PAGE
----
Causes and Risk Factors of Xeroderma Pigmentosum

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Xeroderma pigmentosum (XP) is a rare genetic condition that runs in families and is passed from both parents to their child. Those with XP must keep away from ultraviolet light (UV) like that from the sun. Starting when they are very young, if they get even a little sun for a short amount of time, their skin burns and blisters.

Those with this condition are particularly prone to skin cancer, as well as often to developing eye and neurological problems. This article will discuss the causes of xeroderma pigmentosum, the role of genetics, and lifestyle risk factors.

gene mutation

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Common Causes

Xeroderma pigmentosum is a hereditary condition for which both parents contribute a copy of the flawed gene to their child. It is what's known as an autosomal recessive disorder.

The good news is that this is a very rare genetic mutation with unlikely odds of occurring. But, however slight the likelihood, children do inherit this condition from time to time.

Genetics

XP is what's known in genetic terms as an autosomal recessive disorder. The condition can occur only when both genetic parents pass down a flawed copy of the gene.

If only one copy is passed down, the child does not show signs of the condition, but rather is what's known as a carrier. Any carrier of the XP gene has a risk of having a child with the condition.

If two XP carriers have a child, the chances of that child having that condition are 25%. But the chances of having a child who's a carrier in this situation is 50%.

While it's highly unlikely to find a random person who also carries this recessive gene, the odds go up if both people are related. Related carriers are known as consanguineous.

For example, if you share a set of great-great grandparents, one of whom passed down a copy of the XP gene, you are far more likely to both be carriers. Both males and females have about the same chance of being a carrier as the mutation is on one of the chromosomes that do not determine sex.

Out in the world, XP carriers tend to be extremely rare. They are more common in some regions than in others. In the United States or in Europe, the prevalence of XP is only about 1 in 1 million. But in Japan, the prevalence is much higher, with 1 out of every 22,000 people affected by XP.

However, this is not just about one flawed gene. There are actually nine different genes that are capable of causing XP. They are:

  • DDB2 (XP-E)
  • ERCC1
  • ERCC2 (XP-D)
  • ERCC3 (XP-G)
  • ERCC4 (XP-F)
  • ERCC5 (XP-B)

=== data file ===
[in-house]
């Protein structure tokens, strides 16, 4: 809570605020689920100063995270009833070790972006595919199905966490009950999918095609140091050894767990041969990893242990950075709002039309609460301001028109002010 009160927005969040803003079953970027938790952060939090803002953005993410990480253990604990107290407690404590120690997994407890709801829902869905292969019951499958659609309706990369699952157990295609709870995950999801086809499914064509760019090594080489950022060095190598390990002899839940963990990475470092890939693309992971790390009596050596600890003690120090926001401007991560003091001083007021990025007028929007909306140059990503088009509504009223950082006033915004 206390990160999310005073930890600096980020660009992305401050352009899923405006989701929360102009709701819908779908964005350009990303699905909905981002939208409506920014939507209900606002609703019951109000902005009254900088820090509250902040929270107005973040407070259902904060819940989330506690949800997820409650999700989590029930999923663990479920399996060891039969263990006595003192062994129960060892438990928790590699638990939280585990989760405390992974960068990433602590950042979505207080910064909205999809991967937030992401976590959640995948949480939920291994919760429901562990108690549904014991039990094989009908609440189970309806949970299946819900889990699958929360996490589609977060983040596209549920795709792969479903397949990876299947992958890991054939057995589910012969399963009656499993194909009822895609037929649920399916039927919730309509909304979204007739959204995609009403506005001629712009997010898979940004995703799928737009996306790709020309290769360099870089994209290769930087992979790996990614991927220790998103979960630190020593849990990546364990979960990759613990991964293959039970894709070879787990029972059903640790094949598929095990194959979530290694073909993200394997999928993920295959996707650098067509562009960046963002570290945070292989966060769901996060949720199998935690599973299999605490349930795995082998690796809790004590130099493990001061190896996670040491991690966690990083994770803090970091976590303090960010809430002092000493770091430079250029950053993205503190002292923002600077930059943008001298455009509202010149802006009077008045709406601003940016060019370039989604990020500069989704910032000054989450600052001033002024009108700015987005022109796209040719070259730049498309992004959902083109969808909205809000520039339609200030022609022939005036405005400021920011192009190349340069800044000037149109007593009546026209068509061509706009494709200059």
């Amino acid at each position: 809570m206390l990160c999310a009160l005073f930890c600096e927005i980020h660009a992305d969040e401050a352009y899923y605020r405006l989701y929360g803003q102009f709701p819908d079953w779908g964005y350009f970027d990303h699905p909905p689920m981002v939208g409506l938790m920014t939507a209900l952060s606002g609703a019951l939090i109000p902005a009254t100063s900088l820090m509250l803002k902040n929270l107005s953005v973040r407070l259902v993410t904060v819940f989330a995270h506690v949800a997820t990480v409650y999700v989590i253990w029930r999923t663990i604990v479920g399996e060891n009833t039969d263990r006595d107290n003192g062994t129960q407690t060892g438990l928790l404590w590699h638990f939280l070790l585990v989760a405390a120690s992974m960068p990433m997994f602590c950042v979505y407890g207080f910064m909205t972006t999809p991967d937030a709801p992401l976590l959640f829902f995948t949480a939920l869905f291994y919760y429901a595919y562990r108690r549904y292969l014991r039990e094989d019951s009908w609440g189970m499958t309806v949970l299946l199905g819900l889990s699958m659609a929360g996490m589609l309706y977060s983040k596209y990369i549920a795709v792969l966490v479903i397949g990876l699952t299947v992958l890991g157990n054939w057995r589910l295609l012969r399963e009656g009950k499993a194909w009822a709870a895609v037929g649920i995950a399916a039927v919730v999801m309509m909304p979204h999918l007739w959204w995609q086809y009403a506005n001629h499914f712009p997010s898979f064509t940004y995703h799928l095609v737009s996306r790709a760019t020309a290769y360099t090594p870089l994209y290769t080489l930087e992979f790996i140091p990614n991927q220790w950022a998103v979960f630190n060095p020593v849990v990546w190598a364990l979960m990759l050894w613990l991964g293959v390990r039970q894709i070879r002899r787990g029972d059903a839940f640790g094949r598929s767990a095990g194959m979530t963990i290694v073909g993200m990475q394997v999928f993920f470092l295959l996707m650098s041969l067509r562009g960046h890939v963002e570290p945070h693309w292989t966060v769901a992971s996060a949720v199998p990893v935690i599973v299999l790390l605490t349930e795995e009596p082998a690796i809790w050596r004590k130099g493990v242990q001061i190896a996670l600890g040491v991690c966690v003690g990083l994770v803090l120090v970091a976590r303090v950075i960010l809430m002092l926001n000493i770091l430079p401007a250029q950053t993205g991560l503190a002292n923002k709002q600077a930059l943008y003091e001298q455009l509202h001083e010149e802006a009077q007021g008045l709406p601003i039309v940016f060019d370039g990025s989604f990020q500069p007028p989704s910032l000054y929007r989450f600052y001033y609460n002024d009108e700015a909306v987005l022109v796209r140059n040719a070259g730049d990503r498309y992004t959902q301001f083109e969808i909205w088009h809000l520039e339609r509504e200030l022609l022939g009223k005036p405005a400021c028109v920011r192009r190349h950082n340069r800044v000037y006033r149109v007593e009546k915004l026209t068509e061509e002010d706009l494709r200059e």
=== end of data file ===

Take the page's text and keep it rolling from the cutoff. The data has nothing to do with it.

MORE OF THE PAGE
• POLH (XP-V)
  • XPA
  • XPC

These genes are all responsible for DNA repair. Eight of them are part of what's known as the nucleotide excision repair pathway (NER). As for the ninth, this mutation works to bypass unrepaired damage.

If someone inherits two flawed copies of any one of these genes, when DNA damage occurs it will not be detected and this damage will not be able to be properly repaired as it normally would be. This person will then begin showing signs of the disorder.

Lifestyle Risk Factors

With XP, damage to DNA such as can be produced by exposure to UV radiation is not properly repaired, so the person must avoid exposure to UV light. Prevention becomes the watchword.

About half of the people in the world with these mutations have a defect in the XPC gene. People with this mutation have issues with sun sensitivity. They must cover up with long sleeves and long pants and rely on high-SPF sunscreen.

Those with this particular mutation have no neurological abnormalities and experience normal growth and development.

Cigarette smoke contains certain carcinogens that can damage DNA. Since this can't be repaired in individuals with XP, it's important to prevent the damage by avoiding smoking, as well as any secondhand smoke. Those patients who do smoke go on to develop lung cancers.

Summary

Xeroderma pigmentosum is an inherited condition that leaves people vulnerable to DNA damage, particularly from UV light. Those with this condition have an extreme sensitivity to the sun and are prone to developing skin cancer and other cancers.

Fortunately, this condition is a very rare one in which two copies of a mutated gene, one from each parent, are needed for a case to occur.

A Word From Verywell

Whether you or someone in your family has xeroderma pigmentosum or is a carrier for this condition, understanding more about the causes can be helpful. Anyone who is a carrier may find it reassuring to better understand the genetics here and see what this means for any family planning.

People with the condition can benefit from understanding just what's happening at the cellular level. Hopefully, in the future, gene repair will make treatment for this condition possible.

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3 Sources
Verywell Health uses only high-quality sources, including peer-reviewed studies, to support the facts within our articles. Read our editorial process to learn more about how we fact-check and keep our content accurate, reliable, and trustworthy.
  1. Mount Sinai. Xeroderma pigmentosum.

  2. National Organization for Rare Disorders. Xeroderma pigmentosum.

  3. Sarasin A, Munier P, Cartault F. How history and geography may explain the distribution in the Comorian archipelago of a novel mutation in DNA repair-deficient xeroderma pigmentosum patientsGenet Mol Biol. 2020;43(1 suppl 1):e20190046.